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Identification of human brain tumour initiating cells


The cancer stem cell (CSC) hypothesis suggests that neoplastic clones are maintained exclusively by a rare fraction of cells with stem cell properties1,2. Although the existence of CSCs in human leukaemia is established3,4, little evidence exists for CSCs in solid tumours, except for breast cancer5. Recently, we prospectively isolated a CD133+ cell subpopulation from human brain tumours that exhibited stem cell properties in vitro6. However, the true measures of CSCs are their capacity for self renewal and exact recapitulation of the original tumour1,2,7. Here we report the development of a xenograft assay that identified human brain tumour initiating cells that initiate tumours in vivo. Only the CD133+ brain tumour fraction contains cells that are capable of tumour initiation in NOD-SCID (non-obese diabetic, severe combined immunodeficient) mouse brains. Injection of as few as 100 CD133+ cells produced a tumour that could be serially transplanted and was a phenocopy of the patient's original tumour, whereas injection of 105 CD133- cells engrafted but did not cause a tumour. Thus, the identification of brain tumour initiating cells provides insights into human brain tumour pathogenesis, giving strong support for the CSC hypothesis as the basis for many solid tumours5, and establishes a previously unidentified cellular target for more effective cancer therapies.

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Figure 1: CD133+ tumour cells initiate tumours upon intracranial transplantation into the adult NOD-SCID mouse forebrain.
Figure 2: CD133+ xenograft from a medulloblastoma (right side) resembles the original patient tumour (left side).
Figure 3: CD133+ xenograft from a GBM (right) resembles the original patient tumour (left).
Figure 4: Only the CD133+ BTIC, and not the CD133- tumour cell, is capable of tumour initiation.

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We thank M. Borden, J. Ma, I. Diplock, M. Ho and C. Gibson for technical assistance, and we are grateful to V. Bonn, L. Davidson, N. Lifshitz and J. Chen of the Mouse Imaging Centre for help with neuroimaging. We thank J. Dick for discussions. S. Singh was supported by a a Terry Fox Foundation fellowship from the Canadian Cancer Society, the Neurosurgical Research and Education Foundation and the American Brain Tumor Association. This work was supported by the Canadian Cancer Society, the Canadian Institutes of Health Research, the Foundation of The Hospital for Sick Children, BrainChild and the Jack Baker and Jessica Durigon family funds.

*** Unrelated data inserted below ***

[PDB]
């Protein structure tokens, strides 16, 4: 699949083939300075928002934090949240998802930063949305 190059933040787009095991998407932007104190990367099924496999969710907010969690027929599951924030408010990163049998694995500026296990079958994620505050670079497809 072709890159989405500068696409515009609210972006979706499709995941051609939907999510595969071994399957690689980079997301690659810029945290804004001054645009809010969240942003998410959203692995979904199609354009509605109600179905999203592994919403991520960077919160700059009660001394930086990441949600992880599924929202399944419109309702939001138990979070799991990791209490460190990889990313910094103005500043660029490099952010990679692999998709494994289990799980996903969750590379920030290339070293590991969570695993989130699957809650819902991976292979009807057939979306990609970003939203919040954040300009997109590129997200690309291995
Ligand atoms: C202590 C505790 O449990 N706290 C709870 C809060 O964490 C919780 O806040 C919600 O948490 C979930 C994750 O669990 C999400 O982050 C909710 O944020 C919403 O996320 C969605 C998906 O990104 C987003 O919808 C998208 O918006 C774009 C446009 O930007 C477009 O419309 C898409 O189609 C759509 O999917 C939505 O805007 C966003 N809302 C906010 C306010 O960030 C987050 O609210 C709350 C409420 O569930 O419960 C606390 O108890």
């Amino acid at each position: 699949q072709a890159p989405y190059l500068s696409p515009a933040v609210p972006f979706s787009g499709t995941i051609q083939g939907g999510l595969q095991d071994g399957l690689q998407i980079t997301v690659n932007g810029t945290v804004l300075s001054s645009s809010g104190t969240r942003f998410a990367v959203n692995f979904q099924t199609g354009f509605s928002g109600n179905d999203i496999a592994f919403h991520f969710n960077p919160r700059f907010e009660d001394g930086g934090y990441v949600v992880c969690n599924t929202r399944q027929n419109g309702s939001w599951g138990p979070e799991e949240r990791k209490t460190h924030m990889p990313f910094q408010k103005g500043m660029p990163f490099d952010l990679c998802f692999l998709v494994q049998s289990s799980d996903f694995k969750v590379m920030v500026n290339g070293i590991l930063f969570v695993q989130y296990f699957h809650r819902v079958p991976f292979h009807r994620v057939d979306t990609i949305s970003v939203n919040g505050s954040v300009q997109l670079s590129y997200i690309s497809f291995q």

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Correspondence to Peter B. Dirks.

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The authors declare that they have no competing financial interests.

Supplementary information

Supplementary Table 1

Patient information. (DOC 23 kb)

Supplementary Table 2

CD133 frequency and primary sphere formation rate of sorted tumours. (DOC 24 kb)

Supplementary Table 3

Summary of tumour cell injections into NOD–SCID mice. (DOC 28 kb)

Supplementary Table 4

Comparison of histology and immunohistochemistry of CD133+ xenotransplanted tumours and original patient tumours. (DOC 39 kb)

Supplementary Figure 1

Phenotypic characteristics of glioblastoma and medulloblastoma xenografts. (DOC 273 kb)

Supplementary Figure 2

CD133+ and CD133- cells from an original patient medulloblastoma show clonal karyotype abnormalities. (DOC 248 kb)

Supplementary Figure 3

CD133+ and CD133- cells from patient GBMs show clonal karyotype abnormalities. (DOC 730 kb)

Supplementary Figure 4

EGFR Amplification in GBM and resulting xenografts. (DOC 758 kb)

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Singh, S., Hawkins, C., Clarke, I. et al. Identification of human brain tumour initiating cells. Nature 432, 396–401 (2004).

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